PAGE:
Senate Approves New GI Bill
The Senate late last night passed and sent to the White House a GI Bill cosponsored by Senator Bernie Sanders (I-Vt.) that will expand education benefits for a new generation of veterans.
Sanders, a member of the Senate Committee on Veterans' Affairs, said the legislation guarantees a full scholarship to any public, in-state university for veterans who served three years in the military, including activated National Guard troops and reservists. The expanded benefits also could be used for students at private colleges and for graduate schools.
"Today's GI benefits do not come close to covering the cost of a college education. That is why it is so important that we update these benefits," Sanders said.
"People must understand that caring for our service members is part of the cost of going to war," he added. "We are spending nearly $12 billion a month in Iraq. Surely we can spend a little more to provide a college education for the brave men and women we send to fight in Iraq and Afghanistan."
Unlike the GI benefits that transformed American society after World War II, veterans returning from Iraq and Afghanistan have discovered that current GI benefits cover only half the national average cost for tuition, room and board.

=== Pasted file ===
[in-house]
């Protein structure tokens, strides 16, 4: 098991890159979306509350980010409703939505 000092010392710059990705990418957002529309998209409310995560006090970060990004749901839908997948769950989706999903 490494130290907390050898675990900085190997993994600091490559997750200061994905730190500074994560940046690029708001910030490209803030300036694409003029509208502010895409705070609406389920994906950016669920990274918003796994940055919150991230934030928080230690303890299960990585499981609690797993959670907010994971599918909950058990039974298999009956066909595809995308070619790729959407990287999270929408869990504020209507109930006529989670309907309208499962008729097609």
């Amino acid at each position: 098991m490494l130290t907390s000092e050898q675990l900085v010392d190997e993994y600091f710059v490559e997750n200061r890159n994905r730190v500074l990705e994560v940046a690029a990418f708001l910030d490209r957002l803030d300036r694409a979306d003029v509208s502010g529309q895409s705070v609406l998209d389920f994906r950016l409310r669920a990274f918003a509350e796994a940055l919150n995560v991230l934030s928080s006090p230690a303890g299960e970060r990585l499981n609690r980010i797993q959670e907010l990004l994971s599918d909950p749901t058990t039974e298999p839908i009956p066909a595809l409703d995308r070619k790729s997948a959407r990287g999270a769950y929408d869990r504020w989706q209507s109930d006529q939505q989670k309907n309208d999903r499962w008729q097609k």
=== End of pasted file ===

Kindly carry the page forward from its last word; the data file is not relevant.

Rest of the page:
The legislation offers improved education benefits to those who served in the armed forces after the terrorist attacks on the United States on September 11, 2001.
"The original GI Bill was an appropriate way for a grateful nation to say thank you to the service and sacrifice of those who wear our country's uniform. That bill also helped reshape the American economy and allowed millions to enter the middle class," Sanders said.
The strengthened veterans benefits were included in legislation the Senate passed by a vote of 92 to 6. A 13-week extension of unemployment benefits was part of the bill.